Camp Wabun is a canoe camp on Lake Temagami

August 7    Camp Temagami Clearwater

As most everyone knows by now, the weather over the past three weeks has been hot and very dry. Bugs, with the exception of the biting houseflies that go for the ankles, have not been too bad - even at dusk. Sections have thoroughly enjoyed watching the recent full moon rise without being bothered by the skeets.

Bear sightings continue to be more frequent than in recent years. A bear and her yearling peered into opposite ends of the tent in which two of our guides were sleeping at a campsite on the Southwest Arm of Lake Temagami. The section left the campsite, though apparently the bears also left, but after tipping over the wannigans and partaking of some bug juice.

A section passed through Diamond without incident, but stayed away from the island campsites.

There are rumors that people have been baiting bears in anticipation of the opening of bear hunting season on August 15th. 

Water levels on several rivers, not surprisingly, are low. The Wakimika River is low, but passable, with liftovers required in several spots. The Sturgeon River remains very low. 

For those traveling down the Obabika River from Lake Obabika, the river is just deep enough to be passable and the current relatively swift. However, south of the portage numerous liftovers are required - several of which are relatively challenging given the size of the obstructions (beaver huts and fallen logs both), depth of the water and lack of easy unloading options. Count on spending extra time negotiating the Obabika River. 

The Wawiagama River (creek) heading upstream to Wawiagama Lake is passable - but again, several liftovers are necessary. Our guides counted 7 liftovers from the Obabika River to Wawiagama Lake - almost all over beaver dams. Unloading is not necessary if two people lift the canoe over these obstructions. 

Obabika Lake has quite a bit of boat traffic on it, but none of our sections saw any boaters monopolizing campsites.

The portage from Wawiagama Lake to Obabika Lake may be the subject of a land dispute. The regular trail, marked with orange ribbons indicating that you should turn right when you get to the main road, has a "private property - no trespassing sign" posted on it - and a chain dragged across the trail, as well as several freshly cut trees blocking the trail, about 200 meters from Obabika Lake. There is an alternative trail, which from Wawiagama can be reached by turning left instead of right when you get to the main road and then taking a right toward Obabika again - the alternative trail length, however, is probably 1.5k total, as compared to 1k or so. No one seemed to have an explanation - and there is no sign at the Obabika Lake end of the trail so people portaging from Obabika to Wawiagama are likely to take the regular route. The trees are cut such that canoes need to be dropped and then lifted over. Further investigation into this situation is needed.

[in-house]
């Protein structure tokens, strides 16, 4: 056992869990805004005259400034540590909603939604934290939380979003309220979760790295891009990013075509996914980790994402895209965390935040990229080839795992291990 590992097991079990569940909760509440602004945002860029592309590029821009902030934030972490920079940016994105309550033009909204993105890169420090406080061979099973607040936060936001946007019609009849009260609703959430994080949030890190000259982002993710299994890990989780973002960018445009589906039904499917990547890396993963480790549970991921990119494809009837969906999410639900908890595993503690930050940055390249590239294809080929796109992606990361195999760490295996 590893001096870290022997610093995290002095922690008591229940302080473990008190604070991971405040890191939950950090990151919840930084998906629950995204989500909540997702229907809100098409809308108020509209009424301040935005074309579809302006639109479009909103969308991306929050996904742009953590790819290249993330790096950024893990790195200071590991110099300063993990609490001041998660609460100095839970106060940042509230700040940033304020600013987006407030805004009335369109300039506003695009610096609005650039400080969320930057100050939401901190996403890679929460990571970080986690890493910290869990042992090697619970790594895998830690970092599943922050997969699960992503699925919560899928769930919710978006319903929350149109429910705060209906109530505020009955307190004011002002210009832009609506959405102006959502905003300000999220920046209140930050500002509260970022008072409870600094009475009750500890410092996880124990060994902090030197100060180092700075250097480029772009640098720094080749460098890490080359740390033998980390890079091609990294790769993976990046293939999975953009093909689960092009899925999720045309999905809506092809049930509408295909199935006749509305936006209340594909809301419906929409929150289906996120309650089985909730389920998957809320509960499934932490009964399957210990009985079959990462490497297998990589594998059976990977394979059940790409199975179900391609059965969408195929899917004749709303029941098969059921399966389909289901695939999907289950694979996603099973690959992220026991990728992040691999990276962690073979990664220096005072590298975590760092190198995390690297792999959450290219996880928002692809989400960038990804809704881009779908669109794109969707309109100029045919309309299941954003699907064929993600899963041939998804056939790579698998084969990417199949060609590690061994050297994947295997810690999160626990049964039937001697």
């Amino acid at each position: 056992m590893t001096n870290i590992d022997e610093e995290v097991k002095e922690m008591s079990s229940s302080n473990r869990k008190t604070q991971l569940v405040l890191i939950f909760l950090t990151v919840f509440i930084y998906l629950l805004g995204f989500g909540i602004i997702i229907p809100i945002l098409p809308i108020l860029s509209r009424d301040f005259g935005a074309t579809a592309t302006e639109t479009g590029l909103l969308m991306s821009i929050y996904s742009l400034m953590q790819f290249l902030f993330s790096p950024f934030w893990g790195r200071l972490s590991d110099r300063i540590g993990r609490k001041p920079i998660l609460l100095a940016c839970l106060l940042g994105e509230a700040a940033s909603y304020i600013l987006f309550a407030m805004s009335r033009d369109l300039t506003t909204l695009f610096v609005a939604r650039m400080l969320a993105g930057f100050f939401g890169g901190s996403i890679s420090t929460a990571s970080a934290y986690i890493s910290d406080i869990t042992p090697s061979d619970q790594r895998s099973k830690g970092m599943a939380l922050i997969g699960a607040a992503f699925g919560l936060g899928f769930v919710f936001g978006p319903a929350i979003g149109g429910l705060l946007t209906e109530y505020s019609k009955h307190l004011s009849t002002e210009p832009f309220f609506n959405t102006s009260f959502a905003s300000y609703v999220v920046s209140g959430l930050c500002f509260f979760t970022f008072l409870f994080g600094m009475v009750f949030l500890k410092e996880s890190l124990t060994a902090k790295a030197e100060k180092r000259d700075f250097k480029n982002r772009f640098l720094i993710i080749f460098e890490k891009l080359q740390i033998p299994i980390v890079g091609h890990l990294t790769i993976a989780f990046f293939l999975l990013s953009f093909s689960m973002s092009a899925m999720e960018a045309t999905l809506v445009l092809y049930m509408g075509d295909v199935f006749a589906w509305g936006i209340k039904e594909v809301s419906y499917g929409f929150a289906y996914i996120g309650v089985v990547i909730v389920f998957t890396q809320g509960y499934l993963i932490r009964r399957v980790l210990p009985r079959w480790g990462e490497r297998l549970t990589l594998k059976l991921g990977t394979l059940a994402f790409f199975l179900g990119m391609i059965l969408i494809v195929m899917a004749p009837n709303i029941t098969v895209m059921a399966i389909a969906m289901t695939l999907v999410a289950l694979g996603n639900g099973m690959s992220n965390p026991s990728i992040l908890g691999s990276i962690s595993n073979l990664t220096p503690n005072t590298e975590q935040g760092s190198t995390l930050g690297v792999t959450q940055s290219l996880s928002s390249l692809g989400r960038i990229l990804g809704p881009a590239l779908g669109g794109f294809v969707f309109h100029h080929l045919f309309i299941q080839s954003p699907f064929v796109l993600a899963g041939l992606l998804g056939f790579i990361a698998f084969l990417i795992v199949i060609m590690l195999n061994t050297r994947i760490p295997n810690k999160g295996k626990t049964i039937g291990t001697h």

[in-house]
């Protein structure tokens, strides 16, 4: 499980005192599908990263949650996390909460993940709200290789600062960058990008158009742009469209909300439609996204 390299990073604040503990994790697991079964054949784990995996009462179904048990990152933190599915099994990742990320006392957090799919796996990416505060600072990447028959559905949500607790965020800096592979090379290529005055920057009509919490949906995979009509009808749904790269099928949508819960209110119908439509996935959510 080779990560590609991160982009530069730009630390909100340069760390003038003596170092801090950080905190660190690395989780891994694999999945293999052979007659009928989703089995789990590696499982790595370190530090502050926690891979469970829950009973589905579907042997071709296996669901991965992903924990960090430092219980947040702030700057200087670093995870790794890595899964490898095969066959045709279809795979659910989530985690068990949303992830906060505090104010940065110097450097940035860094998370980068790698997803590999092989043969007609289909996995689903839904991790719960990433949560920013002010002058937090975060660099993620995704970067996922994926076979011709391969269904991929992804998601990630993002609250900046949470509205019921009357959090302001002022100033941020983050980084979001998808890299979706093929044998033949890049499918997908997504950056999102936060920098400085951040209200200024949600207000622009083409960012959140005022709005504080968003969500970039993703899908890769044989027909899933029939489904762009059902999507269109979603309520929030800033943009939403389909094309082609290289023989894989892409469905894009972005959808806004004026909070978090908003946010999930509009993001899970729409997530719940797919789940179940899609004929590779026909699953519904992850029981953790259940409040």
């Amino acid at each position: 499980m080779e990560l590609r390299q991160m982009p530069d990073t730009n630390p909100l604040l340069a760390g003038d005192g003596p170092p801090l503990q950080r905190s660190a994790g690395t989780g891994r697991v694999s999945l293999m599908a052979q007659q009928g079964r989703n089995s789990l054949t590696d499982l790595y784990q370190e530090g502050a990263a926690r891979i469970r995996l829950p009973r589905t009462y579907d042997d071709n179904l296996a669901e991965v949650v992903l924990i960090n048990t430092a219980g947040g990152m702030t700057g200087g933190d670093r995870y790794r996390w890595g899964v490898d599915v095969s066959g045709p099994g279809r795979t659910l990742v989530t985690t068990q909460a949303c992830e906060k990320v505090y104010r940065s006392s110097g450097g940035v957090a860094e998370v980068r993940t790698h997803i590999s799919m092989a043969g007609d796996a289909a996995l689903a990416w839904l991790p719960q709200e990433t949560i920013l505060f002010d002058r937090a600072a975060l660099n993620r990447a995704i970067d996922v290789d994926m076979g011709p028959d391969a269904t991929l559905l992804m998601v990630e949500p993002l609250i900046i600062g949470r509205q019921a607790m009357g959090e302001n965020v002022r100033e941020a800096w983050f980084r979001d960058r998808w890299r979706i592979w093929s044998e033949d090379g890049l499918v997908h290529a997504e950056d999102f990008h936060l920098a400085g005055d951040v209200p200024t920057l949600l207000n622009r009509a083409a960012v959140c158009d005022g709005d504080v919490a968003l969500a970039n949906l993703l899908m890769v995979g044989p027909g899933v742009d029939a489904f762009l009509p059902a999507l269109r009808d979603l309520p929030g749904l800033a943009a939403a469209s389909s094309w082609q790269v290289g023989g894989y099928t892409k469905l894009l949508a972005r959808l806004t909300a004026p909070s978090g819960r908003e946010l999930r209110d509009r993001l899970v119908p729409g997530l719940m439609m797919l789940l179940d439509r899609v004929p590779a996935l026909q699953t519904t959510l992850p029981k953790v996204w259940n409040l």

Report by Rob Daisley 

Camp Temagami Clearwater  is on the Southwest of Lake Temagami  

Editor's Followup: Wawiagama Portage                                Maps

Ok, here's the scoop. The sign and chain near the portage on Obabika Lake were erected by the owners of Obabika Lake private property on their land. This property is located 200 feet to the south of the portage. The portage DOES NOT fall on or cross any private property. 

From Obabika Lake: If you see an old dock or cabin, then you are still too far southeast. The portage is 100-200 feet northwest of there. Don't use the private property. The portage trail is easier and shorter anyway. 

From the road: If you see the sign after taking a trail off the road on the east side of it, then you are not on the portage, but on a parallel trail south of it. Don't cross the chain. It is private property. Use the portage. It is located NORTH of the gate on the road, about 1,200 feet. 

If parking, don't park north of the gate don't even drive through an open gate, as it could have been vandalized. An unauthorized car north of the gate is a violation of the law and MNR takes it seriously.

From Wawiagama Lake: There is an access point south of the portage that gets mistaken for the portage. Make sure you are in the most northerly of the two eastern bays. The wrong trail is a lot longer than the portage. When on the portage, don't take the north-south road when you get to it. The portage continues on the other side of the road.

August 6    Temagami Outfitting

There was a wildfire on Diamond Lake yesterday on an island just west of the main narrows in the western lake. MNR got an attack crew out there and kept it from spreading to the mainland, but most of the island was burned. It was caused by a poorly extinguished campfire. This is very upsetting as we are in middle of a fire ban and people are still lighting fires! 

Report by Ted Krofchak 

Temagami Outfitting (formerly Lady Evelyn Outfitting) is an outfitter in the village of Temagami